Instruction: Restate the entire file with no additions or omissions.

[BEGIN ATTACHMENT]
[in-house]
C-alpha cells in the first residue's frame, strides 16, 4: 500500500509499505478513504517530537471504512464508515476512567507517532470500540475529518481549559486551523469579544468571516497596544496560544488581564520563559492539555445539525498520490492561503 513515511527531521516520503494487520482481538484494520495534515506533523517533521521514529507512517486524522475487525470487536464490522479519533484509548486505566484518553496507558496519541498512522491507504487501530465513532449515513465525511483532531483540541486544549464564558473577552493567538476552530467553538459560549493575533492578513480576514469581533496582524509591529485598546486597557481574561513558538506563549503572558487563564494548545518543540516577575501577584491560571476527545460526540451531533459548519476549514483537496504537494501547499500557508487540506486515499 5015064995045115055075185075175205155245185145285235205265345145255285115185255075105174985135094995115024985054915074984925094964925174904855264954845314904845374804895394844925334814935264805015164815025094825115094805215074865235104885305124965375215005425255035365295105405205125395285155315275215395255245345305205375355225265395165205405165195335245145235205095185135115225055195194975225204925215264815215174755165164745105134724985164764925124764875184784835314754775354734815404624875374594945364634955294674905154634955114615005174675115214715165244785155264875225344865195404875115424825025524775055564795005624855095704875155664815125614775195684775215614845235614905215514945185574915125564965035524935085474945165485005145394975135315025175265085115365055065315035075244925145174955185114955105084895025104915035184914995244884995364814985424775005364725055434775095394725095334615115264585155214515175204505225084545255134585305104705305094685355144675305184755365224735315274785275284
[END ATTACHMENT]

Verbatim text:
[in-house]
C-alpha cells in the first residue's frame, strides 16, 4: 500500500509499505478513504517530537471504512464508515476512567507517532470500540475529518481549559486551523469579544468571516497596544496560544488581564520563559492539555445539525498520490492561503 513515511527531521516520503494487520482481538484494520495534515506533523517533521521514529507512517486524522475487525470487536464490522479519533484509548486505566484518553496507558496519541498512522491507504487501530465513532449515513465525511483532531483540541486544549464564558473577552493567538476552530467553538459560549493575533492578513480576514469581533496582524509591529485598546486597557481574561513558538506563549503572558487563564494548545518543540516577575501577584491560571476527545460526540451531533459548519476549514483537496504537494501547499500557508487540506486515499 5015064995045115055075185075175205155245185145285235205265345145255285115185255075105174985135094995115024985054915074984925094964925174904855264954845314904845374804895394844925334814935264805015164815025094825115094805215074865235104885305124965375215005425255035365295105405205125395285155315275215395255245345305205375355225265395165205405165195335245145235205095185135115225055195194975225204925215264815215174755165164745105134724985164764925124764875184784835314754775354734815404624875374594945364634955294674905154634955114615005174675115214715165244785155264875225344865195404875115424825025524775055564795005624855095704875155664815125614775195684775215614845235614905215514945185574915125564965035524935085474945165485005145394975135315025175265085115365055065315035075244925145174955185114955105084895025104915035184914995244884995364814985424775005364725055434775095394725095334615115264585155214515175204505225084545255134585305104705305094685355144675305184755365224735315274785275284